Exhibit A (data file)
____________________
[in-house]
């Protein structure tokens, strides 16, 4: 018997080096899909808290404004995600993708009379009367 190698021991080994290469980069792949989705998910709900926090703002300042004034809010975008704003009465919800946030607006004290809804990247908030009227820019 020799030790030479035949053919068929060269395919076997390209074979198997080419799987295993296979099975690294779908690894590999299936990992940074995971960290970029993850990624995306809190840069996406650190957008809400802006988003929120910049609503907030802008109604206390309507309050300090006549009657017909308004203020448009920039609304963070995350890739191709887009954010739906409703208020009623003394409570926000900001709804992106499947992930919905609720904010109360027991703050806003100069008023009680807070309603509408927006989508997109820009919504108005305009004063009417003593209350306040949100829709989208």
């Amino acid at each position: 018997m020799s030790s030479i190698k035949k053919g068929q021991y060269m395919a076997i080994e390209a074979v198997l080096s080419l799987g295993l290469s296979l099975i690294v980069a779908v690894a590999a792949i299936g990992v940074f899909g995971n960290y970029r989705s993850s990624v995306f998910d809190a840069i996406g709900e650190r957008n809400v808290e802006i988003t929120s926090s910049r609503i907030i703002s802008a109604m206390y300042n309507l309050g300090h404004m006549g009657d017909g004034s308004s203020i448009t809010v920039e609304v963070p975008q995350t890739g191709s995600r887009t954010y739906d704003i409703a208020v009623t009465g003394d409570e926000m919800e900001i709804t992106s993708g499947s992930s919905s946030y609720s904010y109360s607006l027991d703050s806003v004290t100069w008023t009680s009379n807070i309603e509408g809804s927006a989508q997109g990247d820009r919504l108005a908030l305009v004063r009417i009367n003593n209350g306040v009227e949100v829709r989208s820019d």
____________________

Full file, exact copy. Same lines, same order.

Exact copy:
[in-house]
């Protein structure tokens, strides 16, 4: 018997080096899909808290404004995600993708009379009367 190698021991080994290469980069792949989705998910709900926090703002300042004034809010975008704003009465919800946030607006004290809804990247908030009227820019 020799030790030479035949053919068929060269395919076997390209074979198997080419799987295993296979099975690294779908690894590999299936990992940074995971960290970029993850990624995306809190840069996406650190957008809400802006988003929120910049609503907030802008109604206390309507309050300090006549009657017909308004203020448009920039609304963070995350890739191709887009954010739906409703208020009623003394409570926000900001709804992106499947992930919905609720904010109360027991703050806003100069008023009680807070309603509408927006989508997109820009919504108005305009004063009417003593209350306040949100829709989208």
């Amino acid at each position: 018997m020799s030790s030479i190698k035949k053919g068929q021991y060269m395919a076997i080994e390209a074979v198997l080096s080419l799987g295993l290469s296979l099975i690294v980069a779908v690894a590999a792949i299936g990992v940074f899909g995971n960290y970029r989705s993850s990624v995306f998910d809190a840069i996406g709900e650190r957008n809400v808290e802006i988003t929120s926090s910049r609503i907030i703002s802008a109604m206390y300042n309507l309050g300090h404004m006549g009657d017909g004034s308004s203020i448009t809010v920039e609304v963070p975008q995350t890739g191709s995600r887009t954010y739906d704003i409703a208020v009623t009465g003394d409570e926000m919800e900001i709804t992106s993708g499947s992930s919905s946030y609720s904010y109360s607006l027991d703050s806003v004290t100069w008023t009680s009379n807070i309603e509408g809804s927006a989508q997109g990247d820009r919504l108005a908030l305009v004063r009417i009367n003593n209350g306040v009227e949100v829709r989208s820019d």